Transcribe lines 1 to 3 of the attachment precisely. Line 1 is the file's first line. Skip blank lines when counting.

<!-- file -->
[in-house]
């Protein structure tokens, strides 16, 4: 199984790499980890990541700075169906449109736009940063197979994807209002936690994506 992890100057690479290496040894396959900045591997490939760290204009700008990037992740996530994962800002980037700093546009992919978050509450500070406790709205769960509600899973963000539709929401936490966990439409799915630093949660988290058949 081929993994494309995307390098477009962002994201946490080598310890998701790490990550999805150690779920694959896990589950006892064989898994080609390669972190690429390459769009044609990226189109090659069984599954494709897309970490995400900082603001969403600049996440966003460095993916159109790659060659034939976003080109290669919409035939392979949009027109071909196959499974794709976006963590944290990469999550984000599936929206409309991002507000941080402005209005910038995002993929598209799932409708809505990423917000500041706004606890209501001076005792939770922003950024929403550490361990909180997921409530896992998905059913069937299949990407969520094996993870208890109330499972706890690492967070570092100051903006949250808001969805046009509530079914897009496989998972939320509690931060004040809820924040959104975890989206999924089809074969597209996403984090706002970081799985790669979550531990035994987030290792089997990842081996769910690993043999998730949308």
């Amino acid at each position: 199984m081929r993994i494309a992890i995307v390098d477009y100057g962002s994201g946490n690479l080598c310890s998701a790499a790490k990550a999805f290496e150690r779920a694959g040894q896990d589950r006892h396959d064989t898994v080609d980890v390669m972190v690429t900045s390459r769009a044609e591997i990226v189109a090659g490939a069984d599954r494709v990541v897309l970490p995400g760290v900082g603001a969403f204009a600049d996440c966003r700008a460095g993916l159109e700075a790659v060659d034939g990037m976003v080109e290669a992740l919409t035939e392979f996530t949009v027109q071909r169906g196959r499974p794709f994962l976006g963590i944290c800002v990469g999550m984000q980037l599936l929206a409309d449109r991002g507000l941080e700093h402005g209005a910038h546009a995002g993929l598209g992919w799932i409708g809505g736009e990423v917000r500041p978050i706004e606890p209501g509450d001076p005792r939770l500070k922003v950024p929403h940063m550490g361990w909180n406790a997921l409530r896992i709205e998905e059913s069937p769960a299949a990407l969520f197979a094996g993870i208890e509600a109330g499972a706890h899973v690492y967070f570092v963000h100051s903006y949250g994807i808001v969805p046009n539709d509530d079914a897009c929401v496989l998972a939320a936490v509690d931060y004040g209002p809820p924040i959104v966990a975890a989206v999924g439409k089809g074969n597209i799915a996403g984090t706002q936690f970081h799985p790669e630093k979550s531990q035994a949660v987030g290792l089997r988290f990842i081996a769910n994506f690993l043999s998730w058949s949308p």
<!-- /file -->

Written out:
[in-house]
């Protein structure tokens, strides 16, 4: 199984790499980890990541700075169906449109736009940063197979994807209002936690994506 992890100057690479290496040894396959900045591997490939760290204009700008990037992740996530994962800002980037700093546009992919978050509450500070406790709205769960509600899973963000539709929401936490966990439409799915630093949660988290058949 081929993994494309995307390098477009962002994201946490080598310890998701790490990550999805150690779920694959896990589950006892064989898994080609390669972190690429390459769009044609990226189109090659069984599954494709897309970490995400900082603001969403600049996440966003460095993916159109790659060659034939976003080109290669919409035939392979949009027109071909196959499974794709976006963590944290990469999550984000599936929206409309991002507000941080402005209005910038995002993929598209799932409708809505990423917000500041706004606890209501001076005792939770922003950024929403550490361990909180997921409530896992998905059913069937299949990407969520094996993870208890109330499972706890690492967070570092100051903006949250808001969805046009509530079914897009496989998972939320509690931060004040809820924040959104975890989206999924089809074969597209996403984090706002970081799985790669979550531990035994987030290792089997990842081996769910690993043999998730949308």
């Amino acid at each position: 199984m081929r993994i494309a992890i995307v390098d477009y100057g962002s994201g946490n690479l080598c310890s998701a790499a790490k990550a999805f290496e150690r779920a694959g040894q896990d589950r006892h396959d064989t898994v080609d980890v390669m972190v690429t900045s390459r769009a044609e591997i990226v189109a090659g490939a069984d599954r494709v990541v897309l970490p995400g760290v900082g603001a969403f204009a600049d996440c966003r700008a460095g993916l159109e700075a790659v060659d034939g990037m976003v080109e290669a992740l919409t035939e392979f996530t949009v027109q071909r169906g196959r499974p794709f994962l976006g963590i944290c800002v990469g999550m984000q980037l599936l929206a409309d449109r991002g507000l941080e700093h402005g209005a910038h546009a995002g993929l598209g992919w799932i409708g809505g736009e990423v917000r500041p978050i706004e606890p209501g509450d001076p005792r939770l500070k922003v950024p929403h940063m550490g361990w909180n406790a997921l409530r896992i709205e998905e059913s069937p769960a299949a990407l969520f197979a094996g993870i208890e509600a109330g499972a706890h899973v690492y967070f570092v963000h100051s903006y949250g994807i808001v969805p046009n539709d509530d079914a897009c929401v496989l998972a939320a936490v509690d931060y004040g209002p809820p924040i959104v966990a975890a989206v999924g439409k089809g074969n597209i799915a996403g984090t706002q936690f970081h799985p790669e630093k979550s531990q035994a949660v987030g290792l089997r988290f990842i081996a769910n994506f690993l043999s998730w058949s949308p």